5. I resent getting old.
  6. The happiest hour of my life was the hour after my husband proposed to me.
  7. I can flip a quarter off my elbow and catch it in my palm.
  8. I learned to drive on a stick shift.
  9. The only time I ever heard my father swear was when he was teaching me to drive.
  10. During the summer between fifth and sixth grade I read 52 books. I thought I was a shoe-in for the Summer Reading Contest. Turns out I was wrong. Another girl won. She read 53 books. Her name was Sally Sokolowski.
  11. Some of my favorite family memories consist of holding séances with my cousins at my grandparents’ house.
  12. The last time I cried from happiness was when I received a 21-seond personal video message from Sean Stephenson.

  13. I once broke up with a boyfriend the day before my birthday. That night a girlfriend took me out to get drunk. Then we decided to dye my hair. It didn’t turn out well.
  14. The hardest I’ve ever laughed was the afternoon that my sister, Angela, and I decided to wax our underarms. I lost my nerve and couldn’t pull off the wax. We spent over two hours trying to melt it off my right armpit using matches.
  15. I am an expert in absolutely nothing.
  16. When my sister, Cori, was a baby, I used to take toys away from her before she was done playing with them. I then handed her something else that I thought was more interesting. When I was in college I was an intern for a PhD student doing a research study on this exact behavior. Turns out mothers who do not allow their children to naturally choose which toys to play with do serious damage to their kids. Sorry, Cor.
  17. I was once slapped by an old woman in the streets of Nepal.
  18. When I was a teenager I would regularly fantasize about going to a pep rally before the “big game.” In my fantasy I would be overcome by the heat of the bonfire and faint into the arms of a cute boy who would instantly fall in love with me.
  19. I’m judgmental and petty. Not all the time. But more often that I like.
  20. I have epilepsy. Several times I’ve lost consciousness and was caught by a cute boy. It sucks.
  21. I am terrified of screwing up my children.
  22. I broke my nose in high school when I was playing right field in a softball game. Pop fly. I lowered my glove for some reason, which allowed my face to catch the ball. When I tell the story, I played shortstop and the batter hit a line drive.
  23. The six weeks I spent in Africa were simultaneously the best and worst six weeks of my life.
  24. I’ve walked barefoot over hot coals three times, walked barefoot over broken glass twice, and broken an arrow with my throat.

  25. I got caught shoplifting from Wegmans grocery store when I was in middle school. Turns out that eating from the bulk food bins with no intent of paying for what you’ve eaten is considered stealing.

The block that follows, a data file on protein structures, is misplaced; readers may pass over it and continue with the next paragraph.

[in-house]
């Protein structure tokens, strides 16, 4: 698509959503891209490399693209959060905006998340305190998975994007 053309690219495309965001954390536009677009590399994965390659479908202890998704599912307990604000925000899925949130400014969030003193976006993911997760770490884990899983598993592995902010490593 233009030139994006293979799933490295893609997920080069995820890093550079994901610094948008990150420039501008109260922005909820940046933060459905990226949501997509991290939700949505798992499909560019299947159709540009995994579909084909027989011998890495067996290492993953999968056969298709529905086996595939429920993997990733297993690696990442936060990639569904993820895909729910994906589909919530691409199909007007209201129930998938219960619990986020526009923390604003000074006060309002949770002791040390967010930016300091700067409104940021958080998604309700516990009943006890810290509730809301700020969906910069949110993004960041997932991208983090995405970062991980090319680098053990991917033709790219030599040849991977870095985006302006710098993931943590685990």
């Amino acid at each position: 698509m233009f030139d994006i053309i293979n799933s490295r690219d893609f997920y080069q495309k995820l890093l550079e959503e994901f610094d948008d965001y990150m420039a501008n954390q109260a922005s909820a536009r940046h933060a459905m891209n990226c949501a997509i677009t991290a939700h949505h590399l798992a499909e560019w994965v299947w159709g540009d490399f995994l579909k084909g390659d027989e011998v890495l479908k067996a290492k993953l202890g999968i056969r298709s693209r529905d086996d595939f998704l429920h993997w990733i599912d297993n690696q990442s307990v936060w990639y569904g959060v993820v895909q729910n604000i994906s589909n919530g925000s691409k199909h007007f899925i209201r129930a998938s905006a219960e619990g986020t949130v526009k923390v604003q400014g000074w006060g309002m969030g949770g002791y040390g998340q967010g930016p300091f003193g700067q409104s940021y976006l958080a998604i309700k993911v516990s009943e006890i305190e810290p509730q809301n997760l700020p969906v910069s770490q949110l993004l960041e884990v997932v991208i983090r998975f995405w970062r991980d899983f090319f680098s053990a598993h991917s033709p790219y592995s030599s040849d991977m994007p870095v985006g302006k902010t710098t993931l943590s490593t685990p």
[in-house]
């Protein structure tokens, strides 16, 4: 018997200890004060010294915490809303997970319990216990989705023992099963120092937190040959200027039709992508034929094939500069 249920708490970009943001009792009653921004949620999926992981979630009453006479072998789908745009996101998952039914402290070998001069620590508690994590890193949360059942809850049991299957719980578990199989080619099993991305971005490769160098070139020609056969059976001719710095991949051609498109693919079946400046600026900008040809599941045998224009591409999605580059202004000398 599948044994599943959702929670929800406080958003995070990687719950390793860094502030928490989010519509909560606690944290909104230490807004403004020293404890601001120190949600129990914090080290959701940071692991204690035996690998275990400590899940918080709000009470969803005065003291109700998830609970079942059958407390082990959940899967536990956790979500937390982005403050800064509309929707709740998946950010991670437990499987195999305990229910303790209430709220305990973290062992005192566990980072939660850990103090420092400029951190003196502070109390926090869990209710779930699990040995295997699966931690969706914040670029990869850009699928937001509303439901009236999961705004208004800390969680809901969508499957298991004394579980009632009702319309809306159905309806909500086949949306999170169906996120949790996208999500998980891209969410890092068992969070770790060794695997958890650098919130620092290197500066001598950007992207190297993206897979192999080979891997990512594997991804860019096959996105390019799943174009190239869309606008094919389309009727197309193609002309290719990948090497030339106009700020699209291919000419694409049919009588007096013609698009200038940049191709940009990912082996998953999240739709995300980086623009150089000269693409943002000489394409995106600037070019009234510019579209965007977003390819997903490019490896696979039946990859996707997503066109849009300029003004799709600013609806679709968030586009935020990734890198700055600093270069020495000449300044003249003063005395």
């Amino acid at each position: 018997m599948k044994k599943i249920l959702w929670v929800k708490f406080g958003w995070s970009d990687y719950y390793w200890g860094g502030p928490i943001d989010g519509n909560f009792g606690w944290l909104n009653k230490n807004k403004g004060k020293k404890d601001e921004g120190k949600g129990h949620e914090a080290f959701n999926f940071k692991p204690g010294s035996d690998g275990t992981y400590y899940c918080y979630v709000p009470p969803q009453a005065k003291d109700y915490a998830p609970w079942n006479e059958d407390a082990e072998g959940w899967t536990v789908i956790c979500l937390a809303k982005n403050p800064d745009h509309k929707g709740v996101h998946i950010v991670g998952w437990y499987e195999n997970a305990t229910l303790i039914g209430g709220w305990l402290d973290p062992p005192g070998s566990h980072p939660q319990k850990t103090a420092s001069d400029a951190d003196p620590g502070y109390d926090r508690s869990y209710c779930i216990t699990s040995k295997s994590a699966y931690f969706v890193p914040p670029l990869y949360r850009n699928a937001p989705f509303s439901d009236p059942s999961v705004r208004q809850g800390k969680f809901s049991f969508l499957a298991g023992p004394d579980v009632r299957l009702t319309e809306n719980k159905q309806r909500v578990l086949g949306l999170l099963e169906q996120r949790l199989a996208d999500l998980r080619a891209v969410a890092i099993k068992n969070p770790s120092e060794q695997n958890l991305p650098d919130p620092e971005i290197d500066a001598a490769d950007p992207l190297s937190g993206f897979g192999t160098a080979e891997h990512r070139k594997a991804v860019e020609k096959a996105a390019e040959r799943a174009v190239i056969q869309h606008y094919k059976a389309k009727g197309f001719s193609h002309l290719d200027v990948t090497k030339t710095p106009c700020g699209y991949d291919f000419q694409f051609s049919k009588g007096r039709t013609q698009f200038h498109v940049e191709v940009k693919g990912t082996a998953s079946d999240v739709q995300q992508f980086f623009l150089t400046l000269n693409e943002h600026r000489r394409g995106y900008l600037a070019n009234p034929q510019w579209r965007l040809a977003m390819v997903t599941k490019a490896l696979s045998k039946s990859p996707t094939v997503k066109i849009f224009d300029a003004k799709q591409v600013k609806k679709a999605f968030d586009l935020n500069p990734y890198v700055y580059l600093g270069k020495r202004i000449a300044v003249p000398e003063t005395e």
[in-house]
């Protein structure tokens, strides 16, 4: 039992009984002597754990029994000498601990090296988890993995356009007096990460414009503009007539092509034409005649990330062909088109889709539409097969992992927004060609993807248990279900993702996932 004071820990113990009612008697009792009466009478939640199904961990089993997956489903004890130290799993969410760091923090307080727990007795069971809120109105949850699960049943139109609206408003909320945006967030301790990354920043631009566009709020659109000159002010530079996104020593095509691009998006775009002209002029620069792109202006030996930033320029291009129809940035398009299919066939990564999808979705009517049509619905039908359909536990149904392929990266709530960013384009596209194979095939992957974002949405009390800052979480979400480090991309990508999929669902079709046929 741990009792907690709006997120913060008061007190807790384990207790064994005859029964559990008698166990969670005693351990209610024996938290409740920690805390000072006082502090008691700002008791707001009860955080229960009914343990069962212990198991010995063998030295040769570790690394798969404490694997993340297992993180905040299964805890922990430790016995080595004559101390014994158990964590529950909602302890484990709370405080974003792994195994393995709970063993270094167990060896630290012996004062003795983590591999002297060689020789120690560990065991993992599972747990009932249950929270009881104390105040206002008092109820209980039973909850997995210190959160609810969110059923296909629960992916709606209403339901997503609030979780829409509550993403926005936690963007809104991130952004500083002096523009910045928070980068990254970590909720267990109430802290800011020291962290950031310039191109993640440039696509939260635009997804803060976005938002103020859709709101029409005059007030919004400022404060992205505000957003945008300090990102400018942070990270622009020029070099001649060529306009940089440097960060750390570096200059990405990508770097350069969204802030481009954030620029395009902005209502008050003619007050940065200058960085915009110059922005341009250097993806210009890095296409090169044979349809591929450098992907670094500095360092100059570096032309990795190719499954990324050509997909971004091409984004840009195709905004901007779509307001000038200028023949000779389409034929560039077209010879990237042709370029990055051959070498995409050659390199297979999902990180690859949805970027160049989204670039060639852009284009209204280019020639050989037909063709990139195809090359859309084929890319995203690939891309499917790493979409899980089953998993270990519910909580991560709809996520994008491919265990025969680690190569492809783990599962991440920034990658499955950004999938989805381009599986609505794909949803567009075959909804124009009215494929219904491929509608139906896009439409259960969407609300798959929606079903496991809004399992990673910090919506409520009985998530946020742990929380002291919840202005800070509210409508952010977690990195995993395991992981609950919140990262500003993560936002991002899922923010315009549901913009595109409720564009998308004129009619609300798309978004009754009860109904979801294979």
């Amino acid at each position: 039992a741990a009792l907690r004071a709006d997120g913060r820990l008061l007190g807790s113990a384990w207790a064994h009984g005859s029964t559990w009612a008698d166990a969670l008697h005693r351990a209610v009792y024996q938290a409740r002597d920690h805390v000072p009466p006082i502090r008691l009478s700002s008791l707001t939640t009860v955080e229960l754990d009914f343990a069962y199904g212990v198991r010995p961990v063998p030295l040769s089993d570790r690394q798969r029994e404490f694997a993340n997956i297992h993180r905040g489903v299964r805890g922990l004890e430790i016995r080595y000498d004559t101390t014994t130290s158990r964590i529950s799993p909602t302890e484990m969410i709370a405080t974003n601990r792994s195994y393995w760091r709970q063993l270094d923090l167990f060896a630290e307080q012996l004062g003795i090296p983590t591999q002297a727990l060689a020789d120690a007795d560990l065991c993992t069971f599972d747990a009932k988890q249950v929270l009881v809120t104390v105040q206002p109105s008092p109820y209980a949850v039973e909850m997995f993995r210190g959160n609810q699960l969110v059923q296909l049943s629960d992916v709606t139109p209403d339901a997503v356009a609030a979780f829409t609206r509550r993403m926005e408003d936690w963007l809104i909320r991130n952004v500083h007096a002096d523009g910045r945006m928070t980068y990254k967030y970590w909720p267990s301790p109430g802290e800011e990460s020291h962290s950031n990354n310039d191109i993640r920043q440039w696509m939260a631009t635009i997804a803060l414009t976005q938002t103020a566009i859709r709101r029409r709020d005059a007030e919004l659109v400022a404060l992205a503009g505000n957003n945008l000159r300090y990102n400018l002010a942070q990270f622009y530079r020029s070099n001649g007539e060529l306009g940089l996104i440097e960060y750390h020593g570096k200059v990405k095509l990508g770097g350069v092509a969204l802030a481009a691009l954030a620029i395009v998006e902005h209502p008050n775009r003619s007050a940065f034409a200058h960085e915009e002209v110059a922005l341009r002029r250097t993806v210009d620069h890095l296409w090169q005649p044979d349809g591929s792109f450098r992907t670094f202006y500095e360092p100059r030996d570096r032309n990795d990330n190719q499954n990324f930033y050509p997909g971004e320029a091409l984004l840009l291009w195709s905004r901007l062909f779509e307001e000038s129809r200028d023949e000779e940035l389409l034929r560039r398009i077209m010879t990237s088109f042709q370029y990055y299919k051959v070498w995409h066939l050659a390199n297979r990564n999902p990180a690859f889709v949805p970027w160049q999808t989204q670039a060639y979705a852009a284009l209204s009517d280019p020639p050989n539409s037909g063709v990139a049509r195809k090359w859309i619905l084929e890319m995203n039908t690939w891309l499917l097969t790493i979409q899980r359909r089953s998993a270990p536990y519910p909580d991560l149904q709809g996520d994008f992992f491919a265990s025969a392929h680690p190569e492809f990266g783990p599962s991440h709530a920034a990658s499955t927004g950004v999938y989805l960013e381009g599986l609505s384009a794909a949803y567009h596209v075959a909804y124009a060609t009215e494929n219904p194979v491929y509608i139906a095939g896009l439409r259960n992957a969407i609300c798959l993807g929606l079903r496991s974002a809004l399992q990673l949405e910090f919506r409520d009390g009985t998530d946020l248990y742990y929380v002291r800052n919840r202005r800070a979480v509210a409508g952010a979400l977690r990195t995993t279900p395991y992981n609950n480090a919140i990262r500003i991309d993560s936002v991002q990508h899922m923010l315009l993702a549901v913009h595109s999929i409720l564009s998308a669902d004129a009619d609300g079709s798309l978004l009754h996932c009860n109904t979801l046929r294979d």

26. I make killer ice cream.
  27. Parenting doesn’t come naturally to me. What? You didn’t know?
  28. I fish for compliments.
  29. The most emotional years of my life were in 1984, 1992, 1994, 2005, 2009, and 2012.
  30. I accidentally flooded my class toilet in Kindergarten because the bathroom was out of toilet paper. I used paper towels instead. The teacher was pissed. She made all the students in class put their heads down on their desks in silence. The intent was that we stay that way until the culprit confessed. I never did.
  31. I care terribly what you think. (It doesn’t even matter if I like or respect you.)
  32. I became engaged to be married at 5 years old. My marriage proposal came from a boy of the same age. He sent it by mail. It was written in white chalk on black construction paper.
  33. My first concert ever was Captain and Tenille.
  34. When Zaffron was born I was terrified of her. Russell took care of her almost exclusively for the first three days.
  35. When I was a kid I had a huge thing for men with mustaches. HUGE.
  36. I had a very happy childhood.
  37. I idolize Harry Chapin.
  38. I won “Most Original Costume” in my elementary school’s costume contest. I was a McDonald’s French Fry Guy. When the local newspaper lined up the various winners on stage to take a photo, my ping pong ball eyeball fell off and bounced off the stage.
  39. I’ve travelled to thirteen countries: Canada, Mexico, Japan, Thailand, Nepal, Swaziland, South Africa, Cote d’Ivoire, Burkina Faso, Australia, Belize, France, and South Korea.
  40. I’ve fallen in love exactly three times. I’ve never fallen out.
  41. When I was a kid the worst punishment I could receive was being grounded from the family typewriter.
  42. I was a horrible mother to Mgazi for the first 6 months.
  43. I do a mean imitation of a horse.
  44. Last August, I climbed the Waimea Bay rock with the intent of jumping off into the ocean. I lost my nerve. I’ve been marinating in self-imposed humiliation ever since.
  45. I once told a joke to a captivated crowd of family friends that lasted over twenty minutes. The joke was about a giant pink gorilla. I killed it. (The joke, not the gorilla.)
  46. Sometimes I think that Post-Paris Kristine is just a figment of my imagination.
  47. When I was in high school I had a pin on my denim jacket that read, “Once I thought I was wrong, but I was mistaken.” I thought it was original.
  48. My sixth grade class had an ornament-making contest. I made a balsa wood Christmas tree hanging in a balsa wood oval frame. I got disqualified because the teachers thought I didn’t do the work myself. The winner was Sally Sokolowski. She made a God’s eye. Have you ever seen a God’s eye? I could have made a stupid God’s eye in my sleep.
  49. In high school I had a pen name. Myrtle T. Clearwater.
  50. My favorite vacation with my husband was on a Disney Cruise. Don’t ask me. I’m baffled too.
  51. I cried during the last chapter of the last book of Harry Potter.
  52. I have a horrible memory. I don’t know how old I was when I lost my first tooth or got my period.
  53. I’ve wanted to be a writer since I was a kid.
  54. I was 26 years old before I realized that things don’t always turn out “okay.”
  55. I sucked my thumb until I was in sixth grade. The only reason I stopped was because I picked up a fan (while it was plugged in and turned on) and sliced all the skin off my thumb.